By Marissa Perlman

SACRAMENTO (CBS13) — As the school year slips away, state leaders are racing to provide students the resources they need to continue learning that was interrupted by the coronavirus.

Conversations are underway about what school could look like next year.

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With the state more confident about its ability to control the spread of coronavirus, Governor Newsom says officials is already talking about how schools could reopen in a physically distant way next school year.

“There’s no way we’re going to be able to keep kinder and first-grade kids six feet apart,” said Chris Evans, Natomas Unified Superintendent.

His focus has been on getting through this school year, through distance learning.

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“I wish there was a way we could deliver on what the state is asking us to do,” he said.

The governor has shed some light on his plans for fall, which could include students splitting the school day into morning and afternoon shifts, or staggering lunch, gym and recess.

“There just isn’t the square footage for us to be able to do that,” said Evans.

Evans is already looking at building plans to see if his district could deliver on the state requests come this fall.

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“There’s probably three or four options we could consider, and all of them have significant downsides. Some of them would lead to the absolute bankruptcy of the school district,” said Evans.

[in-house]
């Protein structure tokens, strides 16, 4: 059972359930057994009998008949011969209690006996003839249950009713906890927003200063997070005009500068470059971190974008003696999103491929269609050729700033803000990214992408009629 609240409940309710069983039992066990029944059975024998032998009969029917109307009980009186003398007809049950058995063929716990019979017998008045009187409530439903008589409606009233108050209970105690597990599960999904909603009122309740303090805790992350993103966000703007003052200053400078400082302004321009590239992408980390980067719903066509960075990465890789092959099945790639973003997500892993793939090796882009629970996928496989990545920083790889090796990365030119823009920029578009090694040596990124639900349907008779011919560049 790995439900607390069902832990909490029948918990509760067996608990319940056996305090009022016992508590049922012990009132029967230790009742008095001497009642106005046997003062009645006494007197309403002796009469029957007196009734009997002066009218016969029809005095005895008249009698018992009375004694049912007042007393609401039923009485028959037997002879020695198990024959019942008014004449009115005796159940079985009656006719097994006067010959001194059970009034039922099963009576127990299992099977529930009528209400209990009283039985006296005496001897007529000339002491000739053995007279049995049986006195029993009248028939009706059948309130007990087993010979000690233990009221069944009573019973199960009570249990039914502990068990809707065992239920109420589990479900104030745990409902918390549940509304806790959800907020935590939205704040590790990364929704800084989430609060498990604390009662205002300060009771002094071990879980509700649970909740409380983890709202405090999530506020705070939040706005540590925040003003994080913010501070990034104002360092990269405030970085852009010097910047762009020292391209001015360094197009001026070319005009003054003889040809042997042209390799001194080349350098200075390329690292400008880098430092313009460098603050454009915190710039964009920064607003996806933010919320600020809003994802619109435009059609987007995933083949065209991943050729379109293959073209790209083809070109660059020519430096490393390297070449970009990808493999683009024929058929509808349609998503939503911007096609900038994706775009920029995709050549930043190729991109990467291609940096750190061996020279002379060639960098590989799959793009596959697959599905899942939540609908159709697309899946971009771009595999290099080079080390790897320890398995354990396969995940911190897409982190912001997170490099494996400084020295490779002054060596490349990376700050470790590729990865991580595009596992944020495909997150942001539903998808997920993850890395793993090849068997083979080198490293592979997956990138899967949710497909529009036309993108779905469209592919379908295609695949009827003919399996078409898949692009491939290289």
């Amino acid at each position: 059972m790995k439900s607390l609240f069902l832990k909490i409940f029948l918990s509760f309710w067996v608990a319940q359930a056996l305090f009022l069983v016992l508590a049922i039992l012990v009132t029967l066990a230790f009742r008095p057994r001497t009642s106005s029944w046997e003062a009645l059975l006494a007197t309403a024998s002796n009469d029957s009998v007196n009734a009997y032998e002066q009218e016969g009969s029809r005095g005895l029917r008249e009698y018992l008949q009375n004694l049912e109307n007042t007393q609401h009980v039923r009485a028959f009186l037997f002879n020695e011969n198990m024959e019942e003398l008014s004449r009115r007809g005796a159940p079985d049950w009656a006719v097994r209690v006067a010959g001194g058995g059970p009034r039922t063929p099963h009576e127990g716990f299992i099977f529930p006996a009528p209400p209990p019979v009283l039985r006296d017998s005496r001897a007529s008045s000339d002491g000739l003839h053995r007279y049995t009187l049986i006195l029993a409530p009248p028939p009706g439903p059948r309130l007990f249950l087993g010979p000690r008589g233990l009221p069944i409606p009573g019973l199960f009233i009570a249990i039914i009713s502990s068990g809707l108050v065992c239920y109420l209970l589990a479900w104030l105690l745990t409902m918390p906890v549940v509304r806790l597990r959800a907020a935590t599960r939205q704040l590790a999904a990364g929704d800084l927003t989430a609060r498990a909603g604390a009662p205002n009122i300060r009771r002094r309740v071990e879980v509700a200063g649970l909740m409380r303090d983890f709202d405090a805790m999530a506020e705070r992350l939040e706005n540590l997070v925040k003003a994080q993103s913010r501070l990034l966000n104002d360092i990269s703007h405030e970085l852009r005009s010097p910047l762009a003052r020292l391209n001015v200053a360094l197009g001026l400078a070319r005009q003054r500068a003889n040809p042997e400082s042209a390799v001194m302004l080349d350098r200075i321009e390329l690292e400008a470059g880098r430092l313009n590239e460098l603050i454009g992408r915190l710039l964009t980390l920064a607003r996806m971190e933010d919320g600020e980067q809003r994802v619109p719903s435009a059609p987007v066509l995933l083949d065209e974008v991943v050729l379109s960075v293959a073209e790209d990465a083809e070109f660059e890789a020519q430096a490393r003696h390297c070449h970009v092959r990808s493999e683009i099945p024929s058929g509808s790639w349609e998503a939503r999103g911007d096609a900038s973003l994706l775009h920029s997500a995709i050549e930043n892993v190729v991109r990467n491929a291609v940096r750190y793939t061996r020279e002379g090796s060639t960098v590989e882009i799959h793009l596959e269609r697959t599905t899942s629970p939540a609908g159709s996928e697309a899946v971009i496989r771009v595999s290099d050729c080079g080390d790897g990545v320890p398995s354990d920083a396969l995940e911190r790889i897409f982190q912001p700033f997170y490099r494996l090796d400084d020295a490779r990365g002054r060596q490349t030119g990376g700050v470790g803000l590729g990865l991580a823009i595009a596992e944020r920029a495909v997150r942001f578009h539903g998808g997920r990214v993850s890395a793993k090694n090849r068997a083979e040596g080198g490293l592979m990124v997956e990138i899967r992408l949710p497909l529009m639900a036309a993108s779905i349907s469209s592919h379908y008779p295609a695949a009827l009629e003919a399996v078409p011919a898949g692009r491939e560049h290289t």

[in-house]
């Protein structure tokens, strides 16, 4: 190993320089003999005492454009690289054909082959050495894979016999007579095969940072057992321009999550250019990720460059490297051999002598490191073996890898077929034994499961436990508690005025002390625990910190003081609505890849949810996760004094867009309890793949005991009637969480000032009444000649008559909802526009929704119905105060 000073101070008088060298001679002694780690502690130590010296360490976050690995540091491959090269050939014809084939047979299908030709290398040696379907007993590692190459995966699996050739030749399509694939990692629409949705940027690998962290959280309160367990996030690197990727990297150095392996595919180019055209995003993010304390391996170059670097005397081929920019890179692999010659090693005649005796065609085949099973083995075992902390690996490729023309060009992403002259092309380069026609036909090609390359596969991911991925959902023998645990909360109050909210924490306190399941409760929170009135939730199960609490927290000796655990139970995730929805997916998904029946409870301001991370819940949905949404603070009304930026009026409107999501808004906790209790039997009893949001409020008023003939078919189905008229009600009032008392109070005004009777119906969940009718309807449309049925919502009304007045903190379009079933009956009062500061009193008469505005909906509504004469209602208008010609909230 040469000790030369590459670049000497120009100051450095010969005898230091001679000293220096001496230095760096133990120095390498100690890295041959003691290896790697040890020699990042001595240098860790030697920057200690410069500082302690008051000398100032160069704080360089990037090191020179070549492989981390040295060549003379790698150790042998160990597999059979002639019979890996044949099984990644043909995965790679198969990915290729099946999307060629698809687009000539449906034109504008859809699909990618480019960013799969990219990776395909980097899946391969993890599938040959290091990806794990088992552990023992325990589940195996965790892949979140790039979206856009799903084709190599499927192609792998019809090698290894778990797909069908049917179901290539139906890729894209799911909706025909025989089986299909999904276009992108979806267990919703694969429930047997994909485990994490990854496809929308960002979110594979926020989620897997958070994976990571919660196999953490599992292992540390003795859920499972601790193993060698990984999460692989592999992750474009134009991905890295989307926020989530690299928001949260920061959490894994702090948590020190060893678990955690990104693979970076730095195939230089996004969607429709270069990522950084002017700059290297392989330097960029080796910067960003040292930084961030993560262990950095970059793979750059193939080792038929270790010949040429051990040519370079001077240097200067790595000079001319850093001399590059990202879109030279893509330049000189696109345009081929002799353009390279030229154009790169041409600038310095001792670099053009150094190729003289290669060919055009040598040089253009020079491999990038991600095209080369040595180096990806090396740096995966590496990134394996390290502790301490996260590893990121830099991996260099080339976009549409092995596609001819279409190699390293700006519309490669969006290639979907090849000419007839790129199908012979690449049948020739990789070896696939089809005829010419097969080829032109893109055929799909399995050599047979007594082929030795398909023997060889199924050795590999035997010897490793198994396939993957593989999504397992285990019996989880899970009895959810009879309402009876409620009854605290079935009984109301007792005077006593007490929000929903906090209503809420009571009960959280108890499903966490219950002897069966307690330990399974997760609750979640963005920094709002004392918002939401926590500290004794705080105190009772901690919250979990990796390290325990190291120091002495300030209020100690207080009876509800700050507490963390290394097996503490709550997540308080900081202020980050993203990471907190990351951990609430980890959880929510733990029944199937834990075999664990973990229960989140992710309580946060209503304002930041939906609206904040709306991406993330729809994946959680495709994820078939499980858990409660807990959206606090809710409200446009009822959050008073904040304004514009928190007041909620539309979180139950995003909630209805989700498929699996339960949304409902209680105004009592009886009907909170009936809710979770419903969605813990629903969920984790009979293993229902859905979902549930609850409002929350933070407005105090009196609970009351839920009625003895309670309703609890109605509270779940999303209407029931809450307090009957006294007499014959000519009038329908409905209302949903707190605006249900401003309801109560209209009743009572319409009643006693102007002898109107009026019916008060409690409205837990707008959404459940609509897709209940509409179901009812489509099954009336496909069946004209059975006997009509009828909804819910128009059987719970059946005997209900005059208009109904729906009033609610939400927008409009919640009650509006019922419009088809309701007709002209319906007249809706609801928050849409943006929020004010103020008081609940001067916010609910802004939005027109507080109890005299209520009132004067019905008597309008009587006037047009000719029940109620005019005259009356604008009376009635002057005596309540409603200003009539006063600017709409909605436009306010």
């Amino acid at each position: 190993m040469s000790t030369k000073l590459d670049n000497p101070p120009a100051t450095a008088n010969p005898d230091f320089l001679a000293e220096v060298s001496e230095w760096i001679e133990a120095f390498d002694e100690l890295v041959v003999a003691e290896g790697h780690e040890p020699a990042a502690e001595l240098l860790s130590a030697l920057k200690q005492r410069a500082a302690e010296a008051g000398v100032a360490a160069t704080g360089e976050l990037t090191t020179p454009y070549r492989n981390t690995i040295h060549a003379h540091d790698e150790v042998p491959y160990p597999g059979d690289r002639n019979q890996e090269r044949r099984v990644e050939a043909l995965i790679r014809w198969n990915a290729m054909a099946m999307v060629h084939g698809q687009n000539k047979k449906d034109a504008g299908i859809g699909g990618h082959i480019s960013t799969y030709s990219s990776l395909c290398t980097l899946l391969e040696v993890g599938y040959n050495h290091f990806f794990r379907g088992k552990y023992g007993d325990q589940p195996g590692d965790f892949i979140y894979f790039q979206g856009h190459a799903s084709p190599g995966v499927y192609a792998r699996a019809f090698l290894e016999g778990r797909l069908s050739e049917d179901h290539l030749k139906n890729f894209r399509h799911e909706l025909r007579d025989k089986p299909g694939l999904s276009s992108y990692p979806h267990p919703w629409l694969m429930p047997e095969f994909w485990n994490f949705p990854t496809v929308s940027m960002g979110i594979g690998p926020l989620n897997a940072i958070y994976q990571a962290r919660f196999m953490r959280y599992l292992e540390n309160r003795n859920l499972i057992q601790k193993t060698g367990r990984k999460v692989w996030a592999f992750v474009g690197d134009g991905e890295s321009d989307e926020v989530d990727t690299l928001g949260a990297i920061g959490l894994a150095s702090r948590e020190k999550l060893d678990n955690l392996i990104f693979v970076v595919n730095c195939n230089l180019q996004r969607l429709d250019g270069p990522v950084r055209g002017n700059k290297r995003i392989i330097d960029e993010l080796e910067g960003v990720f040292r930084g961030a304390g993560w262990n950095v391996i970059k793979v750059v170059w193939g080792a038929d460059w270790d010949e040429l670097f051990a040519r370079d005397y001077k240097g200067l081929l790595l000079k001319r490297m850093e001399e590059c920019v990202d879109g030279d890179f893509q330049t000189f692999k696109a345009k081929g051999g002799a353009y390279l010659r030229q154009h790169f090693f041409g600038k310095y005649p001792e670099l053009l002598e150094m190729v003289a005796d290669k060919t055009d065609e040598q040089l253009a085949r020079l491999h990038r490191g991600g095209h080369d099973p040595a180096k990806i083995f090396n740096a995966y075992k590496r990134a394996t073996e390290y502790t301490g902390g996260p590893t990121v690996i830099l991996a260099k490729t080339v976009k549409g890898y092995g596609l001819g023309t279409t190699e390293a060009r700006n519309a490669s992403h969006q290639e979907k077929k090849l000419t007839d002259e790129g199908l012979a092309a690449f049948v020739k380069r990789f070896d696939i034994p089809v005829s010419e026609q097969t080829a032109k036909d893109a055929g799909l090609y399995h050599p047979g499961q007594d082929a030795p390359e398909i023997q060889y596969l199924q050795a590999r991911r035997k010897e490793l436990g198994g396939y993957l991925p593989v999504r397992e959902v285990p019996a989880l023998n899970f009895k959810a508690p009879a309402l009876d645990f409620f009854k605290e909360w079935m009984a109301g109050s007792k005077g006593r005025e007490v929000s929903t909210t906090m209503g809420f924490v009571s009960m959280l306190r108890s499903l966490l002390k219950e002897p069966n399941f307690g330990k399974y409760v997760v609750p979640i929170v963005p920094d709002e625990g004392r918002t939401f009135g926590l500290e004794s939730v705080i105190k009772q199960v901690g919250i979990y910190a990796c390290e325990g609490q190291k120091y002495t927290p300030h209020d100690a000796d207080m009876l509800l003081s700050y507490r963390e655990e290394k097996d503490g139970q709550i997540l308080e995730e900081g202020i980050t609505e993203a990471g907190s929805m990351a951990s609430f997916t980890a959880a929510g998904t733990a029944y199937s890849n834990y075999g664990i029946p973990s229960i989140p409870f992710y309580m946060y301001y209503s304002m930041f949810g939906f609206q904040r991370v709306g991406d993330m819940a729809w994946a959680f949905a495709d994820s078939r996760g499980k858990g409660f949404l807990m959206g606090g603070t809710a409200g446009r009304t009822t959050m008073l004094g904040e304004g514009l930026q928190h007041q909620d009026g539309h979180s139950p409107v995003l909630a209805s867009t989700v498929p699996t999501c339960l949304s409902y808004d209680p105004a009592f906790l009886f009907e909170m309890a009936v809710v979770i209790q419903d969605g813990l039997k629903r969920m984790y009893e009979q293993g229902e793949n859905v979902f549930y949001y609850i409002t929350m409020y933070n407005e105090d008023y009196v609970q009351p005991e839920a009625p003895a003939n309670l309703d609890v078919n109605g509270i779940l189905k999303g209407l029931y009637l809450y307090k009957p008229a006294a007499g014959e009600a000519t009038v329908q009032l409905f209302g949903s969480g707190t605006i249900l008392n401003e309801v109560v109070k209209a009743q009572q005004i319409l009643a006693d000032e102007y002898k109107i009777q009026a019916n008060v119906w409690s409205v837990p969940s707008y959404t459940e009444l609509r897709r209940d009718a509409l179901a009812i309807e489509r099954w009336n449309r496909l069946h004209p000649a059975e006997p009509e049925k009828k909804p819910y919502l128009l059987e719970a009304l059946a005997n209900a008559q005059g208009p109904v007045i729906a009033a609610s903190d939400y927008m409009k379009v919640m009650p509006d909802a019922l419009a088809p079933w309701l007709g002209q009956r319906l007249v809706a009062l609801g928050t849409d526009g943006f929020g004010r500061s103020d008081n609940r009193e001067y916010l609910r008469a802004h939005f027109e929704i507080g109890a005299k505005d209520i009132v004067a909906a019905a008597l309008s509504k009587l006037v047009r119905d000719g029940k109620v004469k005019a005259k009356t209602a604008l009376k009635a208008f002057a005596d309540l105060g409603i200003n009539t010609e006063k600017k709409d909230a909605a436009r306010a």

State leaders also talked about building portable modules outside schools which would mean a need for more teachers amid a teacher shortage.

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“Financially, most districts couldn’t afford that,” said Evans. “But where do you get the teachers? There aren’t enough universities cranking out enough teachers with the appropriate credentials.”

Sacha Monpere, a Sacramento parent said, “We need to do what we need to do.”

Parents we spoke with say, they’re struggling to keep kids engaged at home, but it may be even harder to keep kids apart while at school.

“It’ll be a challenge especially in Sacramento because we have very crowded classrooms already,” said Monpere.

Joe Rubin, another parent said, “We have to get creative and that might mean shifts for some of the class and afternoon shifts for the rest of the class. I think everyone would like to see school back in place if it’s safe.”

CBS13  has learned some of the state funding will go to education through distance learning.

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The governor says he plans to work with the states teacher unions in the coming months to come up with possible scenarios for returning to classrooms.

Marissa Perlman